3 stars = Good
October has an official punching bag, and its name is "Resident Evil 6." A bunch of negative reviews greeted the arrival from one of gaming's biggest franchises, and it does have its flaws. But there's a good game beneath the questionable game play choices.
"Resident Evil 6" (Xbox 360, $59.99; also available for PS3 and PC; rated M for Mature) presents three story lines that follow three duos. Classic characters such as Leon and Chris return in separate stories, while newcomer Jake has his own story. Three campaigns mean there's a lot of game to be played; each takes about five to seven hours to complete. Plus, each character has unique facets, opening up the possibility to play the same campaign as the other half of the partnership.
If you've played an "RE" game, the story won't come as much as a surprise: A manufactured virus that changes humans into zombies has infected millions, and you have to stop it.
The dialogue and voice acting is a vast improvement from what we're used to in the "RE" series, but this isn't "Citizen Kane." The overall story matters very little, with relationships between characters grabbing most of the focus. The overarching timeline is the same for each story, so teams can intersect at various times and join forces as a four-character squad.
At this point you shouldn't be expecting a horror game when playing a "Resident Evil" title. Capcom ditched that style with "Resident Evil 4." The developers have worked to reinvigorate the franchise with fresh ideas, but clunky game play has hindered the progress. An experienced player should be able to overcome controls that are rigid or clunky within the first hour, but that's really not acceptable.
The inventory system takes a turn for the weird. You get a limited number of slots for weapons, ammo and health. Like every other "RE" game, health is regenerated with the help of colored herbs; these are transformed into tablets that can be placed in your case and ingested by using the right shoulder button. If this system seems unnecessarily convoluted, that's because it is. Making matters worse, none of this is explained in a tutorial or an intro stage. "RE6" throws you to the wolves (or zombies) and says, "Good luck." I enjoyed the "baptism-by-fire" approach, but I can see how some might find it frustrating.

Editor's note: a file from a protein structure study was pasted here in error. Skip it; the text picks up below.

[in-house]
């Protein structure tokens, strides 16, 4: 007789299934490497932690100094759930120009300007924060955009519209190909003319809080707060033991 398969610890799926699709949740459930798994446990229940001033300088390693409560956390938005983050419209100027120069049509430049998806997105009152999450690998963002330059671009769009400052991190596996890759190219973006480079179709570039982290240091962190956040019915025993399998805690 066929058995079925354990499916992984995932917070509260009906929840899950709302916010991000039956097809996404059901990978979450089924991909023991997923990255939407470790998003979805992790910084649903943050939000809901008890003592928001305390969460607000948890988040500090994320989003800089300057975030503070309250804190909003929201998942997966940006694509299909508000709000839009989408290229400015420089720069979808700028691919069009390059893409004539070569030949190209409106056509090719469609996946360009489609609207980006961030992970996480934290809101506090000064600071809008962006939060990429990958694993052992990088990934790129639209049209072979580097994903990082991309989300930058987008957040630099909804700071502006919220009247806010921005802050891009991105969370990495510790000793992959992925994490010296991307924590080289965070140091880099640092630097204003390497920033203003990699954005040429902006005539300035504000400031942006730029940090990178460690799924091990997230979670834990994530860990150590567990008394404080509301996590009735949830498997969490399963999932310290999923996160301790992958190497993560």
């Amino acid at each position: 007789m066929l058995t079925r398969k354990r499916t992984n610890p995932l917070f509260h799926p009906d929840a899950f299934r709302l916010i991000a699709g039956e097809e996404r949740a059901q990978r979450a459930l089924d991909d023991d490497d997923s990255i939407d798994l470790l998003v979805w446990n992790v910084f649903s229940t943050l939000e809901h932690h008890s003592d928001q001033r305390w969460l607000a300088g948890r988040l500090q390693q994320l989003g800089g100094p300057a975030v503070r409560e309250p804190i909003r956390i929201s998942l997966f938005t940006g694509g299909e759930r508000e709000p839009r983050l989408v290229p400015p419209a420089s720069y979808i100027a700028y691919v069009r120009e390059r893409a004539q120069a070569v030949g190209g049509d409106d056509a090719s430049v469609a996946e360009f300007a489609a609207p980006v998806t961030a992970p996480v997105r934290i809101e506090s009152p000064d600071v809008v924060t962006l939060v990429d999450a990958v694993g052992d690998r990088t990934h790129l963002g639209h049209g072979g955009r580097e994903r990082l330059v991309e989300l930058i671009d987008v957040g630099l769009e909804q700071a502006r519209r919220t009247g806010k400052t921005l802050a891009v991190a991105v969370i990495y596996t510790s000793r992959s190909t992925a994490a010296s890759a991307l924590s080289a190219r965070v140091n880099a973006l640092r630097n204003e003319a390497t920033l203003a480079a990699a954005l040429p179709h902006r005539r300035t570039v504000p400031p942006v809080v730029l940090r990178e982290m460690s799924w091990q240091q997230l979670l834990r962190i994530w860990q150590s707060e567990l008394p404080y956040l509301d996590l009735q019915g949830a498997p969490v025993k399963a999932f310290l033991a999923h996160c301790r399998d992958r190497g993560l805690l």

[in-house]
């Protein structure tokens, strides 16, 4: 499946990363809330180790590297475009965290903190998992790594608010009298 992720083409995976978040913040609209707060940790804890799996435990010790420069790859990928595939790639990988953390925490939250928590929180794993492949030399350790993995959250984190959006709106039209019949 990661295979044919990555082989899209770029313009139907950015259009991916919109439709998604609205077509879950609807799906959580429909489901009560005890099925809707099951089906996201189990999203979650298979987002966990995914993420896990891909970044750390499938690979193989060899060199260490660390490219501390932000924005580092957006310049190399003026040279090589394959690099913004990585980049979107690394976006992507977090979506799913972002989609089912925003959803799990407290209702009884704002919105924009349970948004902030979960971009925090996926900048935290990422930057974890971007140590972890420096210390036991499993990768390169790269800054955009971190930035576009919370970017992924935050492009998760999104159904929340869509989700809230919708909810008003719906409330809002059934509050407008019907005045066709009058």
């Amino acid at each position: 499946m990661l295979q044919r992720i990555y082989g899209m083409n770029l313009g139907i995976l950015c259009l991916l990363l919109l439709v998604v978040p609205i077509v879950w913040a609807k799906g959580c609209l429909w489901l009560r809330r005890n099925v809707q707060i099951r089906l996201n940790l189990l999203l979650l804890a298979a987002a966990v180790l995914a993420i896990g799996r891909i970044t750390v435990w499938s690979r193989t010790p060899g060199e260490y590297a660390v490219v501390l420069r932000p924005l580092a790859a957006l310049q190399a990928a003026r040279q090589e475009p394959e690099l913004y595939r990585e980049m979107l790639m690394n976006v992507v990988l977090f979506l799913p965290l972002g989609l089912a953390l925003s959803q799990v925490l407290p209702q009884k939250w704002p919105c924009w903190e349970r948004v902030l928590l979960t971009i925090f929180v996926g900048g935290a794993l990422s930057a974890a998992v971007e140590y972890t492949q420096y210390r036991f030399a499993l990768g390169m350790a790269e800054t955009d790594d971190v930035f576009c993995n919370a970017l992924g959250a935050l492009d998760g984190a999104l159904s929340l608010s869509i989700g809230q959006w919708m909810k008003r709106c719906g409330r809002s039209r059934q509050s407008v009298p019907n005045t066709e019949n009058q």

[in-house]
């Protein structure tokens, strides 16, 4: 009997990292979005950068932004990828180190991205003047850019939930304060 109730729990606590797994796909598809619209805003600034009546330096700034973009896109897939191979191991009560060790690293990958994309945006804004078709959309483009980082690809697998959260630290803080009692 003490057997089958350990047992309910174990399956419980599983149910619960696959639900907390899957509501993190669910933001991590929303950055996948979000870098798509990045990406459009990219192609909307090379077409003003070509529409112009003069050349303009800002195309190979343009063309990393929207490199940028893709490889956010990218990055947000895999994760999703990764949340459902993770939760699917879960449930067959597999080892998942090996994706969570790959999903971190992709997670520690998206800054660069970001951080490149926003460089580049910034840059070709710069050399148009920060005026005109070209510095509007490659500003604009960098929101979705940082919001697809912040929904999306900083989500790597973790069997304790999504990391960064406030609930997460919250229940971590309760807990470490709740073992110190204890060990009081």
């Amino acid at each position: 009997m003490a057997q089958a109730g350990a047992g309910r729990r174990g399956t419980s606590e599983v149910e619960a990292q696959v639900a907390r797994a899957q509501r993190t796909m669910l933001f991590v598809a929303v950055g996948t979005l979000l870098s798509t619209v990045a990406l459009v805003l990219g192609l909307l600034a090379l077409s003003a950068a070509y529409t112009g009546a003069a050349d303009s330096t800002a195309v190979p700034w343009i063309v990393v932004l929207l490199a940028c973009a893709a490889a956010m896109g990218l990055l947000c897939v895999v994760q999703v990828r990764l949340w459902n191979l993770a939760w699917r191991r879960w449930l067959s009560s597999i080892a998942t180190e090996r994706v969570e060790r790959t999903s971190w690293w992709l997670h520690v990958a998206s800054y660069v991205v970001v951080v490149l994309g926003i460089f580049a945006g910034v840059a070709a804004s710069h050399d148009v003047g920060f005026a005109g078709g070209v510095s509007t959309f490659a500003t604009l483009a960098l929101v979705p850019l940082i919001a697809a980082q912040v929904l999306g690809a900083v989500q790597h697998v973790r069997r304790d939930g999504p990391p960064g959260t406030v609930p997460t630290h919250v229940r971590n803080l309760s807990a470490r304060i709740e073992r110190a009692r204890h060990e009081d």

When you aren't shooting creatures or fumbling over your health management, the game throws a variety of quick-time events in your way, but their presentation in this game makes them mostly a nuisance. The game includes other oddities, such as not saving at checkpoints and not having the ability to pause.
Negatives seem to add up fast, but strengths still manage to save "RE6."
The game is meant to be a fast-paced, action-heavy experience that is best played with a friend. Talking strategy, managing resources and taking out the enemy as a team are all parts of the fun factor. You also can join games as a creature after completing one of the story lines. You'll likely end up as bullet fodder, but it's a nice addition that adds a multiplayer aspect without tacking on a disposable competitive mode.
Gunplay is as satisfying as it is in the best third-person shooters, and the story mixes game play with exploration through dark corridors or action sequences on the back of a humvee or in a fighter jet. You'll see some huge set pieces, which keep it from getting stale.
True to the series, upgrades can be purchased between chapters. It's not quite as satisfying as the upgrade system in "RE4," but it's better than having no RPG elements at all.
There's plenty to gripe about and a lot of it falls under the category, "What were the developers thinking?" But after logging many hours and progressing through a cheesy story of twists and turns, I still genuinely enjoyed my playtime. The good, the bad and the zombies are back.
Max Parker writes a video-game blog as The Game Guy at communityvoices.sites.post-gazette.com.